In Solid State Fermentation (SSF), the selection of a suitable solid substrate for a fermentation process is a critical factor and thus involves the screening of a number of agro-industrial materials for microbial growth and product formation. In the present study, five substrates, viz. Wheat Bran, Prawn Waste, Fish Scale, potato peel, grape leaf were screened for growth and production of Chitinase using various strains viz Bacillus licheniformes (MTCC 429), Chromobacterium violaceum (MTCC 2656), Rhizobium radiobates (MTCC 8917), Streptomyces gresius (MTCC 4734). All the substrates and strains supported growth and production of Chitinase, while fish scales and prawn waste was proved superior to other substrates and Chitinase activity of 315.28 U/g and 464 U/g were obtained using Chromobacterium violaceum (MTCC 2656). SSF process was observed to be less sensitive to contamination than submerged fermentation[9]. Solid substrate fermentation holds tremendous potential for the production of microbial enzymes[10](fig. 2-5). Solid substrate fermentation can be of special interest in those processes in which the crude fermented product may be used directly as an enzyme source[11]. Different types of substrates which contain chitin have been tried for the production of chitinase which included fungal cell wall, crab and shrimp shells, wheat bran, prawn waste[8,12-16]. As prawn waste supported maximum enzyme activity with Chromobacterium violaceum this combination was chosen for in depth study (fig. 6-8).


Fig. 2: Graphical representation of Screening of potential substrate and organism for Chitinase production. In the screening of five substrates, prawn shell waste was found to be the best natural substrate for high activity of Chitinase (464.98 U/g) and was selected.


Fig. 3: The graphical representation of the effect of incubation time on chitinolytic activity and for the optimal incubation time for Chitinase production, samples were periodically taken 12 h interval. The below figure/ results indicate that from d 1 to 3 there was very less production of chitinase. The production increased on 60th h, increased gradually and attained high titers and gradually decreased on 72nd h, hence 60th h is optimal for high activity of chitinase. The reduction in chitinase yield after an optimum incubation was probably owing to a reduced growth rate resulting from fast depletion of nutrients available to the organism, and also could be owing to the production of secondary metabolites resulting in lower enzyme yield[17,18].


Fig. 4: The graphical representation of the effect of different incubation temperatures, different incubation temperatures, viz. 26°, 30°, 34°, 38° and 42°, were tried to cultivate the culture for Chitinase production. It was another critical parameter that has to be controlled which varies from organism to organism[9]. The chitinase yields have increased most at 34° temperature. The organisms exhibited a better growth as well as highest enzyme production with Chromobacterium violaceum. A decrease in the yield of Chitinase was observed when the incubation temperature was higher or lower than the observed optimum incubation temperature 34°. The ignificance of temperature in development of biological process is such that it could determine the effects of protein denaturation, enzyme inhibition, promotion or suppression of the production of a particular metabolite, cell viability and death[10].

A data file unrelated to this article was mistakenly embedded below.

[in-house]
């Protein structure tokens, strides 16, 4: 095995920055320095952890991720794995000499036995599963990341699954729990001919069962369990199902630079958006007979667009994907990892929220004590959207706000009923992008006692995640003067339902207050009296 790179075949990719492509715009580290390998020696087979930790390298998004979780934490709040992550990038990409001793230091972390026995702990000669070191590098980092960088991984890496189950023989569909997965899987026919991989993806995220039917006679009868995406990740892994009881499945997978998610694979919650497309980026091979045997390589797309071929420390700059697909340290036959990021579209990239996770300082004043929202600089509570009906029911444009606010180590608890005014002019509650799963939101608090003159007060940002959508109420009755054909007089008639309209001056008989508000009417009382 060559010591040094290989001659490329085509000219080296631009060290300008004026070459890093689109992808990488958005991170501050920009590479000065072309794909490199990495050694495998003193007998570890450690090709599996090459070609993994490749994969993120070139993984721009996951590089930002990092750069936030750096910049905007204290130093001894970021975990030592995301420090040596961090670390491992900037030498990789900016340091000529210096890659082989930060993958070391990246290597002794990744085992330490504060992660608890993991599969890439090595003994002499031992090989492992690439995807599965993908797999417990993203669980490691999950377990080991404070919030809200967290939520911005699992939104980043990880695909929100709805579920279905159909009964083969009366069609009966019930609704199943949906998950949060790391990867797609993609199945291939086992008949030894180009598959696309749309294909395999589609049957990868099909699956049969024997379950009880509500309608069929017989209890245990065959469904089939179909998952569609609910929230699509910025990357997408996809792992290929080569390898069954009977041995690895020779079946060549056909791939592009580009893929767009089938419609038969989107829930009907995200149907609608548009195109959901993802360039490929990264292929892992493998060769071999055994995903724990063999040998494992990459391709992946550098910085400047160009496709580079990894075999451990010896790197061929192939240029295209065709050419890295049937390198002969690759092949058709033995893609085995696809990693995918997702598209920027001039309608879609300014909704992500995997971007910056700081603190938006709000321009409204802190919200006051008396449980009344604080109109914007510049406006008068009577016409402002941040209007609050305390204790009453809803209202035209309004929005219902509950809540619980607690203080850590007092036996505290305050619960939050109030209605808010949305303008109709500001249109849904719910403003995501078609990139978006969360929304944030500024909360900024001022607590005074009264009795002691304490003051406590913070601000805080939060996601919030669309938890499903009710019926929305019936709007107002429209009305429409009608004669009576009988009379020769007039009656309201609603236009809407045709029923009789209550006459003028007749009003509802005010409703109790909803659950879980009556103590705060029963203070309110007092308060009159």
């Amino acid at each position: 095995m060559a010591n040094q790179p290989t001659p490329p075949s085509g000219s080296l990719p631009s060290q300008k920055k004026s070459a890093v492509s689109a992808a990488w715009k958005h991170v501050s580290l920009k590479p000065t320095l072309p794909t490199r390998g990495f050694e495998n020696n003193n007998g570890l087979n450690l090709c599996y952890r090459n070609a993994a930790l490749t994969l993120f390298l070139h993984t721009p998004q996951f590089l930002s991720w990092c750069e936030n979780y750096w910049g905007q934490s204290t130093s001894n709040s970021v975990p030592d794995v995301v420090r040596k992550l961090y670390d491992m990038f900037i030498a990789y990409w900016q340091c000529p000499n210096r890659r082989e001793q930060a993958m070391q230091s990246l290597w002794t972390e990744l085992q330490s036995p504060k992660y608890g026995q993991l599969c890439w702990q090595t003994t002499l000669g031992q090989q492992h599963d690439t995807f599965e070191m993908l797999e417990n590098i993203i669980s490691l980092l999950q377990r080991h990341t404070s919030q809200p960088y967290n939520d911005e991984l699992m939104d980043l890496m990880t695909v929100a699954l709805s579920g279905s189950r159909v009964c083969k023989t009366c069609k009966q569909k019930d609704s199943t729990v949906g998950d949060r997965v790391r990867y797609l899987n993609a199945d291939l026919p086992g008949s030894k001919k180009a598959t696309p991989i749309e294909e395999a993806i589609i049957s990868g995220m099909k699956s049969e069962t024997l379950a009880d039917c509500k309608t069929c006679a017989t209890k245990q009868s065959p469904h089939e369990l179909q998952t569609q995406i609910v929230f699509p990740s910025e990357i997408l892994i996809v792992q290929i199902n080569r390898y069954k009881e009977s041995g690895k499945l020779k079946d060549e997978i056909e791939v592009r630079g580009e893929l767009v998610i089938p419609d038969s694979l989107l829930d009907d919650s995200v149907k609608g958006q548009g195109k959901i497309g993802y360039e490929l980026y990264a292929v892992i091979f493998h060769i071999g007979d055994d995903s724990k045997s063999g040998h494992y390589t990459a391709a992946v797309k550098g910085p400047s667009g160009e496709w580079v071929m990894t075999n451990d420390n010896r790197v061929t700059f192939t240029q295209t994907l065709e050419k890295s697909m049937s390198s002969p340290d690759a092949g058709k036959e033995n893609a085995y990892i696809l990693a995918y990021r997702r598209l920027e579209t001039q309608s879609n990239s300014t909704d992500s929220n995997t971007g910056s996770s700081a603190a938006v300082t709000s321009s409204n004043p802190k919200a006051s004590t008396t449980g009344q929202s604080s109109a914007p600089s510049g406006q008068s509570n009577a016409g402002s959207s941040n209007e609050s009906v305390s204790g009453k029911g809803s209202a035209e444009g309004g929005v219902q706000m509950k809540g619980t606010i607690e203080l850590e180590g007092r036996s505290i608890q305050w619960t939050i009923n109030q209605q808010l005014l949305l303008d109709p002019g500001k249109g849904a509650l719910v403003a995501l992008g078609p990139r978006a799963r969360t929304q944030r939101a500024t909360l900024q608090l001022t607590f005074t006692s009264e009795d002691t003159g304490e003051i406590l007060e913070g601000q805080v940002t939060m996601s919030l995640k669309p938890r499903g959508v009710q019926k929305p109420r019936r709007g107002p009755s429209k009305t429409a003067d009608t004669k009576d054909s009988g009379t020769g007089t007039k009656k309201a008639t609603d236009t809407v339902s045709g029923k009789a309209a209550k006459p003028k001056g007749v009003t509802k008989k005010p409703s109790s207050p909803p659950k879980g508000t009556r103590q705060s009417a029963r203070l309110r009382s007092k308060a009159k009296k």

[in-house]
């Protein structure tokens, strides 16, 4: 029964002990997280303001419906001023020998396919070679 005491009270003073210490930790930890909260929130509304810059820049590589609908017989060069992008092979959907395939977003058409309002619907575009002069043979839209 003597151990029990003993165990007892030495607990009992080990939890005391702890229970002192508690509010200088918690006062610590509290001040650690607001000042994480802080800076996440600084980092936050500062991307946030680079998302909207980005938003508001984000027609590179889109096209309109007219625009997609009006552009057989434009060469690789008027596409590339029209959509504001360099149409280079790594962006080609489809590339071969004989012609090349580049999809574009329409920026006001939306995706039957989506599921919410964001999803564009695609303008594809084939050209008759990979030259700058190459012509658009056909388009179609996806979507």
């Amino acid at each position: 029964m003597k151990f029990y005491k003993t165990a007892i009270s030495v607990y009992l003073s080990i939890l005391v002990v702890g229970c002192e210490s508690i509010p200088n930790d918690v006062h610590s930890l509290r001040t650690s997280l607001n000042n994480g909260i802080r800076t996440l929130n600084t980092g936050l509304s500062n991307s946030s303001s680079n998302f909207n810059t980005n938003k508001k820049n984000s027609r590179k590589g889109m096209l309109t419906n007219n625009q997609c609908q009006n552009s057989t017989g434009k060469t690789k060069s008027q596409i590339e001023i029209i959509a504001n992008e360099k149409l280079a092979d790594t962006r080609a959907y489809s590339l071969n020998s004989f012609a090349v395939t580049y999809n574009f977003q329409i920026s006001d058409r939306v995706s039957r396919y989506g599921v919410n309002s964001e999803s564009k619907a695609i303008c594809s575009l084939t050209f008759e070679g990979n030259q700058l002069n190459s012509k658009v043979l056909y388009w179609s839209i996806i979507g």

Fig. 5: The graphical representation of the effect of moisture content i.e various moisture content levels (30, 40, 50, 60, 70 and 80 %) to study their effect on activity were selected. The chitinase yield for Chromobacterium violaceum was observed with 30 % v/w moisture content, further increase of moisture content from 30 to 60 % v/w effected significantly in the chitinase content and the maximum yields for Chromobacterium violaceum were obtained at 60 % v/w moisture content. The chitinase yield dropped when the level of the inoculum increased further. The decrease in the enzyme activity with an increase in moisture might be attributed to the phenomenon of flooding of interparticle space of the substrate, which causes decreased porosity and lowers oxygen transfer. Similarly, a moisture level lower than optimum leads to higher water tension, a lower degree of swelling, and a reduced solubility of nutrients of the solid substrate[19]. Moisture optimization can be used to regulate and to modify the metabolic activity of the microorganisms[20].